How to Sanitize Wires, Cables & Interconnect Components Properly from COVID-19, Delta & Omicron Variants

by | Jan 3, 2022

Since the COVID-19 pandemic made its breakthrough more than a year and a half ago, Z-Tronix engineers and wire experts have been working endlessly with suppliers and manufacturers to create methods and processes that will not only benefit end users but everyone in the supply chain as well. At this point the process of sterilization has become a norm for everyone and mostly everything around us but it is important to mention that different processes must be followed when interconnect, wire and cable products are involved due to the material type and/or exposed components of certain products.

image to display engineers consulting manufacturers for sanitization of wire and cable
image to display local, state and federal restrictions

On and off we have seen local, state and federal authorities recommend, ban and limit where we go and how we go about in these settings. As citizens and participants of the wire and cable industry it is now our duty to do what is in our hands and teach all the participants of the supply chain how to sanitize all the products for the well being of end users and facility employees. Right in the same ballpark stands sanitizing all of the electrical equipment for primarily the well-being of employees. For this reason, employees must act in accordance with all of the recorded and suggested methods and processes for well-being, processes which can be found in Electrical Safety Foundation International’s website: www.esfi.org. Past that, the processes and methods for sanitization ought to be engrained into us to preserve all equipment and products from any harm or damage. For this reason it is recommended we abide by the manufacturer’s processes and methods to avoid any damage and get the most out of our equipment.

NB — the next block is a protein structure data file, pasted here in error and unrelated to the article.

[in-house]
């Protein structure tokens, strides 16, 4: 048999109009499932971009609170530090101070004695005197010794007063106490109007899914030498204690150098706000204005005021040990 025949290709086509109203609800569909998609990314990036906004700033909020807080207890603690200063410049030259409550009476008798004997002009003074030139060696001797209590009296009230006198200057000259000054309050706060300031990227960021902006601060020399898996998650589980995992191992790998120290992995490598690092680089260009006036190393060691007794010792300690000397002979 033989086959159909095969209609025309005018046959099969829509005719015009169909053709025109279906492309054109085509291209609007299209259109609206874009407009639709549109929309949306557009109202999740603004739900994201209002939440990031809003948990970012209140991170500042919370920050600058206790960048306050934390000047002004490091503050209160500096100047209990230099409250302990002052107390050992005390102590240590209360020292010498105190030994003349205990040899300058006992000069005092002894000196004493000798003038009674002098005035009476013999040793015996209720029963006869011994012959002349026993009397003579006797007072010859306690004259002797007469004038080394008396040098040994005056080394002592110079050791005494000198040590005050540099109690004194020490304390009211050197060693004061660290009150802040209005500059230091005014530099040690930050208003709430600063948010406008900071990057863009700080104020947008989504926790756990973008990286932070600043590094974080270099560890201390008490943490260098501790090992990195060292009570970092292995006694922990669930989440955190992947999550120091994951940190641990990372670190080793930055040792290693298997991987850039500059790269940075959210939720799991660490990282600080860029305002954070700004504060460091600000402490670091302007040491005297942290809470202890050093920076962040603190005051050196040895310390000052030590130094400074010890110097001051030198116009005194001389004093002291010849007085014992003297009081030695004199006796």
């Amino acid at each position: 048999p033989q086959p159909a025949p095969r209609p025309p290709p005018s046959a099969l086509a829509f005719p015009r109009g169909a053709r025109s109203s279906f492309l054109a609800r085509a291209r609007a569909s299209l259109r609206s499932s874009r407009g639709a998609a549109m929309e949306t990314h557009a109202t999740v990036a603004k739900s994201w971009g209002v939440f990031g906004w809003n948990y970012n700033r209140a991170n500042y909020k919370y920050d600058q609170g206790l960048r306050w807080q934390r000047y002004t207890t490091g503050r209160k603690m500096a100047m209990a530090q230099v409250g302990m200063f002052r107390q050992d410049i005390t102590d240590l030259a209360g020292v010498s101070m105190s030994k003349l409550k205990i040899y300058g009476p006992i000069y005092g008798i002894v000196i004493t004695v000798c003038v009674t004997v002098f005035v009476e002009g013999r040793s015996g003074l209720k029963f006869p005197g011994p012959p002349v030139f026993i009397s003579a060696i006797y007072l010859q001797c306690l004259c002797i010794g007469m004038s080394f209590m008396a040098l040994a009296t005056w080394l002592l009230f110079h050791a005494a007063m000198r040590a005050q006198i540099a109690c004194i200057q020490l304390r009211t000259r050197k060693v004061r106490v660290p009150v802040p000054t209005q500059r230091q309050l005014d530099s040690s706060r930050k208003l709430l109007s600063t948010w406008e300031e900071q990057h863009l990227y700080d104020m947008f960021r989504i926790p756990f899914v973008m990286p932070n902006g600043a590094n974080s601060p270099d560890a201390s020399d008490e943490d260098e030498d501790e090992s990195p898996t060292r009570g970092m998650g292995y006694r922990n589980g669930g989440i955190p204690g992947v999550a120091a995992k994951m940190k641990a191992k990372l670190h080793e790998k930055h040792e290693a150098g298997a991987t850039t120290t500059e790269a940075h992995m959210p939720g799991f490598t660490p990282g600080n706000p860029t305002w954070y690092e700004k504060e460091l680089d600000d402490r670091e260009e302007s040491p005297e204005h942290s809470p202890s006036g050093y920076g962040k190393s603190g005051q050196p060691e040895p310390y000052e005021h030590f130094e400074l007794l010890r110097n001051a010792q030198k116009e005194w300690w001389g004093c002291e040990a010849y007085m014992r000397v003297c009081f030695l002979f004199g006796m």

It doesn’t come as a surprise to learn that sanitizing chemicals can not only damage products, components and equipment but also, in the worse of cases hurt us physically. For this and many reasons many experts suggest not opting for the methods of spraying due to the fact that it can be highly unsafe and risky in settings where wire, cable and electricity are present. Always following manufacturers’ suggestions and recorded processes will be the best option, and in the circumstance where a doubt is present, contacting the manufacturer will never be a bad idea. As for every one of us personally, doing our part of washing our hands or disinfecting with hand sanitizer as well as using facial masks and gloves while using any and all equipment will help reduce the risk of transmission and lessen the load on the sanitization process and method.

image to display disinfecting wires and cables for blog